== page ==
So Jacob, can you talk a little bit about this process that we’ve defined and how  our clients have reacted to it? Sure. Yeah, our process, I won’t say a lot of work but it is some work you’re putting in sometimes before there’s even a contract in place. So, you know, we’ll get customers that maybe sometimes will question. Well, why are you asking me all these questions are all these details really important? But I think  some of the benefits you see by going deeper into these conversations come, I’ll give an example of like we mentioned earlier, having these systems that are hosted by the source vendors. You know, one of the parts of our discovery process is understanding what the deliverable is going to be from these vendors and not just saying, oh, you know, we, we know they’re going to give you the data. So leaving it at that we’ll actually say, hey vendor, do you have example specifications for what data you’re exporting? Because I think what we found sometimes, take a system like Cerner for example, we’ve seen exports come back from Cerner that have been incomplete or have been missing data. Whereas when we have the chance to dig in beforehand, share those example specifications, look at those together with the customer, they can say, oh well, that won’t work for medication detail. We’ll need a lot more than that, and then we can have those conversations beforehand. So we don’t get to the point in the project when we’ve gotten a full delivery of data from the source vendor and then all of a sudden we have this archive built based off of an incomplete data set. And then at that point the project timelines have to be extended because we have to then receive another set of data delivered from the vendor. So, you know, that’s just one example of many ways that through doing this discovery we’ve brought clients on board because they understand that these are really important things to have worked out beforehand.

 

[00:14:37.690]

So Jake, can you give us some examples of where our scoping process turned out to be beneficial and really helped out a client? Yes. So we’ve had customers too, where they’ve been maybe working with one of our competitors or another archive product that hasn’t asked all these questions that we ask beforehand and hasn’t gone to that deeper level with the vendor to understand what’s in a system, and specifically, how they’re going to get that data out of the system. You know, a good example would be a system like NextGen which just has a bolt on dental application. We have a customer that was working with another vendor and the other vendor did not go to that deeper level to understand that. Oh yeah, they have dental images here.  Odontograms. That really the only way to get that odontogram data out of the system is to print it from the front end.  Maybe they assumed that the vendor would just pass them those odontograms as PDFs. Come to find out the vendor is not going to do that. So where does Harmony fit in? Harmony has an entire team devoted to printing out records from the front end of systems. So that’s an example of where we were able to save the day by going to that deeper level in PreSale Discovery where we saw, oh, we need to include some automation scoping out of the front end to get the odontogram records out which, for the archive, we save as PDFs. But our expertise there is in one, it’s identifying those gotchas. We identify the gotchas in discovery where your archiving vendor may miss those things. And then the second point is that we do have the tools and the resources to get at that data. When even the source vendor doesn’t have a path or a solution to export that data. Odontograms are one of, I don’t want to say 100 because that’s probably a little too many, but probably one of dozens of different examples of types of data that we have the ability to get out, via front end automation, via screen scraping, via our back end data capabilities. We’ve worked with dozens of different types of databases, so we have a lot of expertise and experience to offer there.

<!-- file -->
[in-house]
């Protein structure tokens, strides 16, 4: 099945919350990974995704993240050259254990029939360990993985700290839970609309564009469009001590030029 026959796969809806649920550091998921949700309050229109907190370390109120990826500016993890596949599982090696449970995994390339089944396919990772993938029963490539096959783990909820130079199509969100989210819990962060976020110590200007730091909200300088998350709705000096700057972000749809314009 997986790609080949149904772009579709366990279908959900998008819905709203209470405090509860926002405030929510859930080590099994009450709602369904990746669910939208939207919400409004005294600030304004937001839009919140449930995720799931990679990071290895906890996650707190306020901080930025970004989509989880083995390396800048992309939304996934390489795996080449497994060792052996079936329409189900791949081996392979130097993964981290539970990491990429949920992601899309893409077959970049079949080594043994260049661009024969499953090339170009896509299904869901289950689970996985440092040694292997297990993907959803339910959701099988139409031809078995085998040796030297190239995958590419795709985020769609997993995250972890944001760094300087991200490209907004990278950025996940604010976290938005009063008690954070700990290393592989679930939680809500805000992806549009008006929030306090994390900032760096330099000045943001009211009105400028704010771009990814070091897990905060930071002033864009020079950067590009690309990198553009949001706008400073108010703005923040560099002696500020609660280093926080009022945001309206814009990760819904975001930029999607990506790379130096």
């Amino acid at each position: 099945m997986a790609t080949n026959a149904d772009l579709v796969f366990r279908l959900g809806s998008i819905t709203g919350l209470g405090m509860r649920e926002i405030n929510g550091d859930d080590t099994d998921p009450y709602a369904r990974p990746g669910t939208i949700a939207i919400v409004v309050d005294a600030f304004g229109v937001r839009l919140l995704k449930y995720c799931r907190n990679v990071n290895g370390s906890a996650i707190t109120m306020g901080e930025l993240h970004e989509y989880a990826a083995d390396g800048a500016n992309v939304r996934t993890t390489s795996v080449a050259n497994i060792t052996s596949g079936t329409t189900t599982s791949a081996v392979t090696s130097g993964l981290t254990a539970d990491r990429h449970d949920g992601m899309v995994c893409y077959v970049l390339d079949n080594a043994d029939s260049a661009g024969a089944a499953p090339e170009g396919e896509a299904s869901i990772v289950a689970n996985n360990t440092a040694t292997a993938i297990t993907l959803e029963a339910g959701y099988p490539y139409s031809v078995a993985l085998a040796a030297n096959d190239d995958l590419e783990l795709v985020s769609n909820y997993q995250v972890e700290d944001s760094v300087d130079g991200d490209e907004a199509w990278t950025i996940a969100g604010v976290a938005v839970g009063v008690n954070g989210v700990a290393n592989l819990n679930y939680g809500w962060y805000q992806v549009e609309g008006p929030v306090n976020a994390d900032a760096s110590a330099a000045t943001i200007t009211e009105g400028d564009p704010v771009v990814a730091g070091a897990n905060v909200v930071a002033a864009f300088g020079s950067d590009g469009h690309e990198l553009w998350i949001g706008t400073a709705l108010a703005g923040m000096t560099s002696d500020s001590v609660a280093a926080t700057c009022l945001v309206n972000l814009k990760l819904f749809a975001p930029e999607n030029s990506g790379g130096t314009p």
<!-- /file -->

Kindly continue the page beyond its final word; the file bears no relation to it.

[00:16:50.109]

Well, that’s great. Thanks, Jake for giving us this overview of our scoping and discovery process and the benefits of it for us and the client just to make sure we’re all on the same  page and we have smooth project delivery. So thanks for joining us. Oh, Absolutely. Thanks for having me. And to our audience. Thanks for tuning in. Be sure to join us next time for another episode covering tips and trends for managing HealthData. That’s it for this session of HealthData Talks, check out helpful resources at HarmonyHIT.com and follow us in your favorite podcast app to catch future episodes. We’ll see you next time.

 

Speakers

Host:
Amy Holmes, Director of Marketing, has gained over 15 years of diverse marketing experience. At Harmony Healthcare IT, she is responsible for all aspects of marketing, helping connect the healthcare market with our legacy data management solutions.

Jake Carson,